Dixie Lee Bryant: Minerva’s First in Science

Posted on March 14, 2024

Sepia image of women in a science class in 1892 - working with microscopes.
Dixie Lee Bryant, fourth from the left, looks over students shoulders as they study plant samples in a science class in 1892.

Dixie Lee Bryant’s Impact

Sepia tone head shot photo of a woman from 1892.
Dixie Lee Bryant

When the North Carolina State Normal and Industrial School (State Normal) opened its doors to female students in 1892, women could study domestic science, business, and “normal.” Normal studies included arts, humanities, and sciences that women would use to educate children in public and private schools of the time.

Dixie Lee Bryant [ACP1] led the science department for the first students to attend the school that would become UNC Greensboro. Born in Louisville, Kentucky in 1862, her family moved to Columbia, Tennessee where she attended the Columbia Female Institute. Disappointed in the science studies available to women in southern schools, she applied to the Massachusetts Institute of Technology in Boston and graduated in 1891 with a bachelor of science.

At State Normal, Bryant taught physical geography, botany, chemistry, physics, zoology, and geology. She also tutored students, some of which had never studied sciences before.

She is credited with establishing the first scientific labs at State Normal, which included the first chemical laboratory for use by women in the state. These labs were in the “Main Building,” which is now the Foust Building, and most specimens studied were a part of Bryant’s personal research. Students were particularly enthusiastic about Bryant’s botany classes where they searched the surrounding areas for plant life to study, in what would become UNC Greensboro’s first field research projects.

In 1901, Bryant took a leave of absence from State Normal to study at the Bavarian University of Erlangen in Germany. There, she earned her PhD in geology and graduated magna cum laude in 1904. Upon her return to State Normal, she was the first faculty member – male or female – to hold a PhD. Unfortunately, she received no raise in her salary for this achievement, and in 1905, she left the school to teach in Chicago public schools. There, she worked until she retired to Asheville, NC in 1931.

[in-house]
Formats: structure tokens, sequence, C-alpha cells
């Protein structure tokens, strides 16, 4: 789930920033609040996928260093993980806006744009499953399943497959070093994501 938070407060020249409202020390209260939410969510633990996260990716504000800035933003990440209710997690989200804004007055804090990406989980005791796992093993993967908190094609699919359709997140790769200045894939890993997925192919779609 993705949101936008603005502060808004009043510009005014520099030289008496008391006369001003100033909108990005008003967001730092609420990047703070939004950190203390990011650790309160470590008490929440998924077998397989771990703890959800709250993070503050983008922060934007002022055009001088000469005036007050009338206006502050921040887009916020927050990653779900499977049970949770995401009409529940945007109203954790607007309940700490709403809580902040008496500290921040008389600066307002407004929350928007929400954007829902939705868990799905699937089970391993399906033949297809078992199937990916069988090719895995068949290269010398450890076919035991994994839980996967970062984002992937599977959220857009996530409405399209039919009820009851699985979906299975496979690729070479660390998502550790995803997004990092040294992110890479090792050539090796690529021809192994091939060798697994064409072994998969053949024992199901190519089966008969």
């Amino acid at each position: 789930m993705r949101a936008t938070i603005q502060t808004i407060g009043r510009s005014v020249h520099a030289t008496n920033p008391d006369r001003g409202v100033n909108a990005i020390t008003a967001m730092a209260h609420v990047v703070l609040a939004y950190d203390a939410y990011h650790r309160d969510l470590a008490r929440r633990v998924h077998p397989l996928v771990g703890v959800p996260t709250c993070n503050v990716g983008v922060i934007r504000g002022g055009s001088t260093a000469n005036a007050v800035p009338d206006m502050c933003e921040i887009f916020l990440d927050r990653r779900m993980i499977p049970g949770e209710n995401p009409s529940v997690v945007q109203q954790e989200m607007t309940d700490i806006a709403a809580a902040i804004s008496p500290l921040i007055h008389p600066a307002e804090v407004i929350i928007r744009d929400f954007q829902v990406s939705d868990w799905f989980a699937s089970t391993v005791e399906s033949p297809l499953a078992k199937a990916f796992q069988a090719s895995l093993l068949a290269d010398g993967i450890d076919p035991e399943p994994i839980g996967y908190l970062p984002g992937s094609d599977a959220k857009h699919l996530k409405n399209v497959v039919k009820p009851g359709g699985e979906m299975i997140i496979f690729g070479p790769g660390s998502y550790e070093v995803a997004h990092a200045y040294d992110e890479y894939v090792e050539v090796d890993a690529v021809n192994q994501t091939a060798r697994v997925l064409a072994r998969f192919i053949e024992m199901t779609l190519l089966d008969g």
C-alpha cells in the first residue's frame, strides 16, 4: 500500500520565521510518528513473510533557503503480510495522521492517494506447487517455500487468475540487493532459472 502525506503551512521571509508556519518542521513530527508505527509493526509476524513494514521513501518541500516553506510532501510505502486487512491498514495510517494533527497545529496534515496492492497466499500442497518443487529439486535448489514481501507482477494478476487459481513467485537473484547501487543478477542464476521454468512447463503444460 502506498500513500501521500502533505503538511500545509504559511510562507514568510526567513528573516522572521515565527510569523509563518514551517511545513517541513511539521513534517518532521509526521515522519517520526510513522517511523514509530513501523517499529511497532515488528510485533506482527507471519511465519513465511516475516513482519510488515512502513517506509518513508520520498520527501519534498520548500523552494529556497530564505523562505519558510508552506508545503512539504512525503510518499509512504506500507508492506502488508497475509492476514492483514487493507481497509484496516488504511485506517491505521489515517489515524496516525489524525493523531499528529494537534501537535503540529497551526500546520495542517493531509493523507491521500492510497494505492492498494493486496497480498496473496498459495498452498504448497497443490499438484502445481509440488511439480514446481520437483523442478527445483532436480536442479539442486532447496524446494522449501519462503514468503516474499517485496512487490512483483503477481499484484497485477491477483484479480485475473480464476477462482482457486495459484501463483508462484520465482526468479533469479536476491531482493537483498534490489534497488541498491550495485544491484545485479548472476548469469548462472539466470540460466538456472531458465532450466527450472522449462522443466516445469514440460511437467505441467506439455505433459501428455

Bryant’s scrapbooks provide insight into the early days at State Normal and the early days of women’s access to science education in North Carolina.

Dixie Lee Bryant’s Legacy

Bryant’s legacy lives on today in the strong emphasis on research and science studies that students find at UNCG. It is especially evident in the science leadership that Spartan women bring to the University.

Alyssa Young `14, `19 M.S. follows in Bryant’s botany footsteps as she completes her doctoral studies, which focus on the homegrown longleaf pine and saving its rich ecosystem from the effects of climate change. Just as Bryant shared her locally collected plant samples with those early State Normal students, Young’s experiments employ undergraduates, so that all students have an opportunity to participate in hands-on research.

Bryant’s first chemical labs were precursors to technology being developed in the Joint School of Nanoscience and Nanoengineering labs, where Dr. Sheeba Dawood ’20 PhD and Dr. Hemali Rathnayak founded Minerva Lithium’s Nano Mosaic, a process that extracts lithium for batteries from brine.

Woman in lab coat works with technology in a Joint School of Nanoscience and Nanotechnology lab.
Dr. Shabnam Hematian works in a JSNN lab.

Dr. Shabnam Hematian, UNCG’s Bernard-Glickman Dean’s Professor, continues Bryant’s study of chemistry in the environment around us, but makes it relevant to the needs of society today as she works to design more efficient and environmentally friendly energy sources. “I’m very invested in passing knowledge to the next generation,” Hematian says about her research and teaching. “That’s my passion: to influence people and the future.”

Bryant would agree with Hematian. Her initiative to find science studies that weren’t readily available to women of her time and share her experience with young students is alive and well in UNCG science departments like chemistry and biochemistry, which was celebrated last year for its National Science Foundation fellows and for its diversity. Elevating women in science never gets old at UNCG.

Story by Becky Deakins, University Communications.
Historical photography courtesy of the Martha Blakeney Hodges Special Collections and University Archives at the University Libraries. Recent photos by Sean Norona, University Communications.

Seven women pose together in t-shirts with UNCG letters that look like periodic table elements.

Ignite a reaction


Share This